The Convention of States Project
By de Andréa, Opinion Editorialist
for ‘THE BOTTOM LINE’:
for ‘THE BOTTOM LINE’:
Published August 27, 2015
Our Forefathers put Article V into the Constitution for just such a time as this. We must use it now and restore state sovereignty and the power of government to the people, or lose our freedom to the tyranny of Nationalism.
Article V of the U.S. Constitution:
“The Congress, whenever two thirds of both houses shall deem it necessary, shall propose amendments to this Constitution, or, on the application of the legislatures of two thirds of the several states, shall call a convention for proposing amendments, which, in either case, shall be valid to all intents and purposes, as part of this Constitution, when ratified by the legislatures of three fourths of the several states, or by conventions in three fourths thereof, as the one or the other mode of ratification may be proposed by the Congress; provided that no amendment which may be made prior to the year one thousand eight hundred and eight shall in any manner affect the first and fourth clauses in the ninth section of the first article; and that no state, without its consent, shall be deprived of its equal suffrage in the Senate.”
Article Five of the United States Constitution describes the process whereby the Constitution may be altered. Altering the Constitution consists of proposing an amendment or amendments and subsequent ratification.
Amendments may be adopted and sent to the states for ratification by either:
Two-thirds, a supermajority of both the Senate and the House of Representatives of the United States Congress;
OR’ by a national convention assembled at the request of the legislatures of at least two-thirds (at present 34) of the states.
To become part of the Constitution, an amendment must be ratified by either (as determined by Congress):
The request of legislatures of three-fourths (at present 38) of the states;
OR’ State ratifying conventions in three-fourths (at present 38) of the states.
Nearly 1500 conservative state legislators from across the country gathered in San Diego for ALEC’s annual conference this past week, and Article V of the U.S. Constitution was the talk of the town. Several groups advocating for a convention of states were present at the event, but one stood out among the rest.
“The Convention of States is the one I have chosen to put my effort behind,” said Rep. Kelly Townsend of Arizona. “We need a balanced budget, but there are other issues at hand. (Convention of States) covers those issues, and it has the grassroots energy and support. That’s what’s going to get us to 34 states.”
The Convention of States Project resolution calls for a convention that would propose amendments dealing with fiscal restraints, term limits for federal officials, and other measures that would limit the power of the federal government.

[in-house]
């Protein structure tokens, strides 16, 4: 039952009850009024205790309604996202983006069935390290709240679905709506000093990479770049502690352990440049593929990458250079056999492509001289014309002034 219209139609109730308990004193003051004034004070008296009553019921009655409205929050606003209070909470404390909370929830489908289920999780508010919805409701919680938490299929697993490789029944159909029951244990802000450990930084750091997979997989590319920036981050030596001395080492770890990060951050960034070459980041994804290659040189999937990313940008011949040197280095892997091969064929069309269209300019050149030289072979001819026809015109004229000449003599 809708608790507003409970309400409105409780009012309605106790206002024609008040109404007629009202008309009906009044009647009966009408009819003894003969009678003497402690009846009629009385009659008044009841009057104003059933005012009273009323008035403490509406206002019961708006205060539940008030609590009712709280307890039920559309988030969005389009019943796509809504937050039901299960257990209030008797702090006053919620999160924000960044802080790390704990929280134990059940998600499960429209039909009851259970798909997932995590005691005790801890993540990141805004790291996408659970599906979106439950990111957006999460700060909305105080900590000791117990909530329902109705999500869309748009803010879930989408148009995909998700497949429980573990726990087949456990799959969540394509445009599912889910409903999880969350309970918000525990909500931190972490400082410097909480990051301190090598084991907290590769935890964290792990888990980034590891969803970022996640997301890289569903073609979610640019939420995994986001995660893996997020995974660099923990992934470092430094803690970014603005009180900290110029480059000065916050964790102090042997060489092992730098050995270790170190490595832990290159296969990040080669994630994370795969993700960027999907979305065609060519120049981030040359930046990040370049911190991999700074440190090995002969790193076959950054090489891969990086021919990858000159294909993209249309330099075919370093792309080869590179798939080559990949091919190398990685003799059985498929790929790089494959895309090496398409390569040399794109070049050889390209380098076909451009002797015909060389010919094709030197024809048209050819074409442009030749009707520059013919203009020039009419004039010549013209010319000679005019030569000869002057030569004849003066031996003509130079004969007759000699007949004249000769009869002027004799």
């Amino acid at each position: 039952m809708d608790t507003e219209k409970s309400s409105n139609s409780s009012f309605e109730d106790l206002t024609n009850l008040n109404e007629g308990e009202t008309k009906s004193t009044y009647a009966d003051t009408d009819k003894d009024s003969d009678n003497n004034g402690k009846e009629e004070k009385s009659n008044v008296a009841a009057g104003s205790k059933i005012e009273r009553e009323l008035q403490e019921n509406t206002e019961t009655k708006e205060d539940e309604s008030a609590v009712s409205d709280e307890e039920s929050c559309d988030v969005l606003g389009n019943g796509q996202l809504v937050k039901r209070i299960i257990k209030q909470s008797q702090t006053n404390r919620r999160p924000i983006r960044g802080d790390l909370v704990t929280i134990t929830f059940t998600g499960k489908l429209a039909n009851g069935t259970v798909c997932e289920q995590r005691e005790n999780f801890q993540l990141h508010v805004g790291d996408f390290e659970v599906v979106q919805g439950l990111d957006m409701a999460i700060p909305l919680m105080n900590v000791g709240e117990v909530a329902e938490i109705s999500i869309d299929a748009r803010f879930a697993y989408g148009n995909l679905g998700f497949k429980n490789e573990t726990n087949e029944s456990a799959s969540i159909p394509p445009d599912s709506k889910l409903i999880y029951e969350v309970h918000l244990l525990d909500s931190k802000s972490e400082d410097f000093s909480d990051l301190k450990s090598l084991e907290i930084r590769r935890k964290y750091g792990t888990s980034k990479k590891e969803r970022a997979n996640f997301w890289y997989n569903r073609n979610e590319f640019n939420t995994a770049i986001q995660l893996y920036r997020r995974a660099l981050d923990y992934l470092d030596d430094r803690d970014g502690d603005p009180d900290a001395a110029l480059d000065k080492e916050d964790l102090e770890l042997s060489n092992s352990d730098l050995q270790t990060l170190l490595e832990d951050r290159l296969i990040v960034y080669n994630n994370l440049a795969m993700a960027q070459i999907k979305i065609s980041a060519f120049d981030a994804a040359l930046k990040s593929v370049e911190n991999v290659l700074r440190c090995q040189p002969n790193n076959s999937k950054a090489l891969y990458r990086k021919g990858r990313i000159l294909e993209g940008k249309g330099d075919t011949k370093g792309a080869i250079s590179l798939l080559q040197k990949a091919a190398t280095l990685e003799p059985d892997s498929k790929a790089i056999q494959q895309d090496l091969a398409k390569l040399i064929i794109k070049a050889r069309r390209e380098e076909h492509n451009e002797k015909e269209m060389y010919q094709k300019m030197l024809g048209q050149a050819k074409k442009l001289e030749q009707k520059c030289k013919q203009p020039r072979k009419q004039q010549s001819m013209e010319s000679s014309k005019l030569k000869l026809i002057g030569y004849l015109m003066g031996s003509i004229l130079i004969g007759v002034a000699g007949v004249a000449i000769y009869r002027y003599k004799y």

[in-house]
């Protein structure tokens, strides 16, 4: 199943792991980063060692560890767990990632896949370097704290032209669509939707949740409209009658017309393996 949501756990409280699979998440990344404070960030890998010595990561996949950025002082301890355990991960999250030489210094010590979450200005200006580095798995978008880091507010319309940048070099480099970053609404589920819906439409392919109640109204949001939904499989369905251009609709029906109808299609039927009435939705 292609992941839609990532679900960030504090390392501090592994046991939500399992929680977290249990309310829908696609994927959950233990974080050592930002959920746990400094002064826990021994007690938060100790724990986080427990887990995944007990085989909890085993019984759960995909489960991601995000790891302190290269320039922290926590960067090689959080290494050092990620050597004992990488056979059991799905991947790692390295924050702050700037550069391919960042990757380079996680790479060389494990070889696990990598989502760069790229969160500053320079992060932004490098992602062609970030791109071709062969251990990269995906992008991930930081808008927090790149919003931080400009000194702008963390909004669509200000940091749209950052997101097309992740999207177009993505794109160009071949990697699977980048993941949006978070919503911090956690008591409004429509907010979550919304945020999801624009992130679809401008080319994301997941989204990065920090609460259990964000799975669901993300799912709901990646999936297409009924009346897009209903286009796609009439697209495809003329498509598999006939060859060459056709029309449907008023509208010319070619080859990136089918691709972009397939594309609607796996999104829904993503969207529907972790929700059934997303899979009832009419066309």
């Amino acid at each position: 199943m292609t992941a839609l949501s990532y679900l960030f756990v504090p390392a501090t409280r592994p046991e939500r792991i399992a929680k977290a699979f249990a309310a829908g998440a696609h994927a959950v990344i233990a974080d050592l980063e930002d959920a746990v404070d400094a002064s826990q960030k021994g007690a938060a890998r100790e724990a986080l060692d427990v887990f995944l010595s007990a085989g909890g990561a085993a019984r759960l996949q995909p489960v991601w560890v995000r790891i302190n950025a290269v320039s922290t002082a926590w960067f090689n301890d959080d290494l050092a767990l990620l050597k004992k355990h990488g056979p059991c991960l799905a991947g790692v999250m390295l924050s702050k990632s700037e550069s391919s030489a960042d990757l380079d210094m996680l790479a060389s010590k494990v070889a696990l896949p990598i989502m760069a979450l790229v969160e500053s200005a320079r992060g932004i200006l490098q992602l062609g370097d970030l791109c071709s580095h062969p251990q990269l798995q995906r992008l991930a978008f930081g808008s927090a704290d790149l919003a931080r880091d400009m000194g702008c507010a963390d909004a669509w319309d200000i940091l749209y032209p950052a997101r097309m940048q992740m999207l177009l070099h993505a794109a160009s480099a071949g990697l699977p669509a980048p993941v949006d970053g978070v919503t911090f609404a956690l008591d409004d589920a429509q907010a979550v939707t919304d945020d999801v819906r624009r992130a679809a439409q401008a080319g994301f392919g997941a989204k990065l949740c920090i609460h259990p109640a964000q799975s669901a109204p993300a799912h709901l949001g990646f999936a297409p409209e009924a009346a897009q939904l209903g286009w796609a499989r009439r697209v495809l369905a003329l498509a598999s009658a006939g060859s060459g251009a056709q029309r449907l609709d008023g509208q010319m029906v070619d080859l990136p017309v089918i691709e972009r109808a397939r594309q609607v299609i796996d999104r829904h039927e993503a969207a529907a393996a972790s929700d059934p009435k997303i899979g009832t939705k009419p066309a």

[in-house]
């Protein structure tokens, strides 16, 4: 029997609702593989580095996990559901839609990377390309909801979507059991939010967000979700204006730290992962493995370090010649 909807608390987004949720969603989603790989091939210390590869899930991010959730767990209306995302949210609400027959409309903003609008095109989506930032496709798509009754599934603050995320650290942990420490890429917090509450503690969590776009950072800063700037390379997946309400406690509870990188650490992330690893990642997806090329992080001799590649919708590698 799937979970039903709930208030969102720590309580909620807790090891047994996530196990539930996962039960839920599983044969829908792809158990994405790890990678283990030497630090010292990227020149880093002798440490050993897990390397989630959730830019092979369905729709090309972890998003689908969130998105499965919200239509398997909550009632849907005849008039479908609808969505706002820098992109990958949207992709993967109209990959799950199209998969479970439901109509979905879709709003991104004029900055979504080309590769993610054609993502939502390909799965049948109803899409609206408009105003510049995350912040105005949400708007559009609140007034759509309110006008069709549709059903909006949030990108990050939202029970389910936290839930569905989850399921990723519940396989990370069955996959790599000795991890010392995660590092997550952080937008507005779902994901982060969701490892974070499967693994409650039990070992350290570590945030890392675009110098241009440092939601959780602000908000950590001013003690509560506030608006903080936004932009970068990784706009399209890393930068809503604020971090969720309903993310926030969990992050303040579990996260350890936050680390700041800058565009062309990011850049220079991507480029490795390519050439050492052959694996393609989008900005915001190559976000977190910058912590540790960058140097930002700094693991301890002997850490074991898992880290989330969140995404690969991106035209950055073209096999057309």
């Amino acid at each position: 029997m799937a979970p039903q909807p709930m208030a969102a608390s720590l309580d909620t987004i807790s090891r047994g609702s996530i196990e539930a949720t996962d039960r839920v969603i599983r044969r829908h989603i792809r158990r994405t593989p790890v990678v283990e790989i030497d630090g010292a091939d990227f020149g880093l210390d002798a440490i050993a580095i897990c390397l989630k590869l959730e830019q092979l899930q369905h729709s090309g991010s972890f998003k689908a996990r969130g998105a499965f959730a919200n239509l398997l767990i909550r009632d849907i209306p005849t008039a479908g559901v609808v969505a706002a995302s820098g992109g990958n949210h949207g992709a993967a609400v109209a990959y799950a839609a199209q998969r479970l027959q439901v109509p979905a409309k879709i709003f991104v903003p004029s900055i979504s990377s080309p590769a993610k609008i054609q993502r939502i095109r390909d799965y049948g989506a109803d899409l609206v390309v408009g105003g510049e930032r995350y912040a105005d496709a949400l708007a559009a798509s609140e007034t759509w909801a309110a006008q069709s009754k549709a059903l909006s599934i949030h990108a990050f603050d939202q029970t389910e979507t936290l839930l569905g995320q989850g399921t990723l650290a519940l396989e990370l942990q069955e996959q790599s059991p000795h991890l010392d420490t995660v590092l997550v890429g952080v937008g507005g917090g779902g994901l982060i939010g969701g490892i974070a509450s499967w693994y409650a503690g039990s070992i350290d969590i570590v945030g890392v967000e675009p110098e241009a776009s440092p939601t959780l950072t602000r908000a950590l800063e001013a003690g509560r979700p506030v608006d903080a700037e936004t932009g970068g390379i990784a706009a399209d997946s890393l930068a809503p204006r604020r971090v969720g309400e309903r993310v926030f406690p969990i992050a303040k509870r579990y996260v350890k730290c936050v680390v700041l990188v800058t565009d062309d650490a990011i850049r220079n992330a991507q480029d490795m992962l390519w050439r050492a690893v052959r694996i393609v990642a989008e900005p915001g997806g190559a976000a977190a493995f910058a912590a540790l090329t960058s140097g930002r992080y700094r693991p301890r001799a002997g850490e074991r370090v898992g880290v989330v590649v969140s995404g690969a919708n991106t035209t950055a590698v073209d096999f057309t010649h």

“The other calls deal with single subject matters,” Delvis Dutton, a former state legislator from Georgia, told Red Millennial. “The only one that deals with federalism is Convention of States Project. This has to do with the authorities given to the states. We’ve ceded our authority to the other branches of government.”
In just its second year or operation, the COS resolution has been ratified by four states, (Georgia, Alaska, Florida, and Alabama), and was passed by one chamber in 10 other states this year.
“When we passed it, it was just an idea,” said Dutton. “This year, you’re seeing the awakening of this happen across the country.”
Before a room packed with about 150 state legislators, Convention of States also launched their COS Caucus, which is a network of current state legislators who will work to refine the rules for the future Article V convention. So far 200 members representing 40 states have joined.
In a speech Rep. Ken Ivory of Utah said, “I would encourage you to join the Convention of States Caucus and engage in this process to establish the procedures. Be leaders among leaders.”
“I appreciate what Convention of States has done in creating the rules, because they’ve stepped out of the way and allowed us to build on their rough draft,” Townsend told Red Millennial. “It’s really amazing.”
In a speech before about 1000 fellow state legislators, Texas Rep. Rick Miller laid out the case for Convention of States Project.
“It’s a call to action that has the potential to reverse the downward course the nation is on, especially the fiscal policy and overreach of federal agencies,” said Miller. “It’s clear to me the federal government is out of control, from Congress to the executive to the judiciary.”
Mike Huckabee, who has endorsed Convention of States Project, also urged state legislators to pursue this constitutional solution.
“Article V is that one fail-safe way to to keep our government from spiraling out of control and restore the balance of power,” said Huckabee.
“We’re seeing the calls for liberty percolate up from all over the place,” Ivory said, acknowledging the movement’s recent surge of momentum.
Convention of States Action, a project of Citizens for Self-Governance, is far and away the most organized Article V effort in the country with more than 200,000 participants, grassroots infrastructure in all 50 states, and legislative sponsors in 37 states.
Miller said that nearly 60,000 Texans have already joined COS.
“It’s amazing, the energy that’s behind this movement,” said Townsend. “It’s going to be the people getting out and contacting their state legislators. I see that with Convention of States. I believe in our people, and I believe we’re going to pull this off.”
Thanks for listening – de Andréa
This story originally appeared on the Red Millennial.
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